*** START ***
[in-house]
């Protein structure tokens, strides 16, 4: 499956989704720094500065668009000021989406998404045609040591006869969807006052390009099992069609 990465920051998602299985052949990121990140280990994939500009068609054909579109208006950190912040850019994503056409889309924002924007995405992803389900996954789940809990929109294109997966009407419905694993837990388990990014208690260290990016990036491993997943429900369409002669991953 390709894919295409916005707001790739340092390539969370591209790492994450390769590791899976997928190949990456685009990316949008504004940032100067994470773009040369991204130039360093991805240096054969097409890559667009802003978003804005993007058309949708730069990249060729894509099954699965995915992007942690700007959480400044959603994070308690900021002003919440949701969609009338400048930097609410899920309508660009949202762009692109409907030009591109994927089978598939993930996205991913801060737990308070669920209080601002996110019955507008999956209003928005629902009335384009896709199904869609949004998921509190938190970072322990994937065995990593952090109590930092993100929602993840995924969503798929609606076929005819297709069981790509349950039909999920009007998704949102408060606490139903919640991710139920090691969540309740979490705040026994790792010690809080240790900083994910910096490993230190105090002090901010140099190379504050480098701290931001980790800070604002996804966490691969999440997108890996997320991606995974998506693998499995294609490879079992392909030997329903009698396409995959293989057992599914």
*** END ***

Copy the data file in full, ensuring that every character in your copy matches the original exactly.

[in-house]
């Protein structure tokens, strides 16, 4: 499956989704720094500065668009000021989406998404045609040591006869969807006052390009099992069609 990465920051998602299985052949990121990140280990994939500009068609054909579109208006950190912040850019994503056409889309924002924007995405992803389900996954789940809990929109294109997966009407419905694993837990388990990014208690260290990016990036491993997943429900369409002669991953 390709894919295409916005707001790739340092390539969370591209790492994450390769590791899976997928190949990456685009990316949008504004940032100067994470773009040369991204130039360093991805240096054969097409890559667009802003978003804005993007058309949708730069990249060729894509099954699965995915992007942690700007959480400044959603994070308690900021002003919440949701969609009338400048930097609410899920309508660009949202762009692109409907030009591109994927089978598939993930996205991913801060737990308070669920209080601002996110019955507008999956209003928005629902009335384009896709199904869609949004998921509190938190970072322990994937065995990593952090109590930092993100929602993840995924969503798929609606076929005819297709069981790509349950039909999920009007998704949102408060606490139903919640991710139920090691969540309740979490705040026994790792010690809080240790900083994910910096490993230190105090002090901010140099190379504050480098701290931001980790800070604002996804966490691969999440997108890996997320991606995974998506693998499995294609490879079992392909030997329903009698396409995959293989057992599914």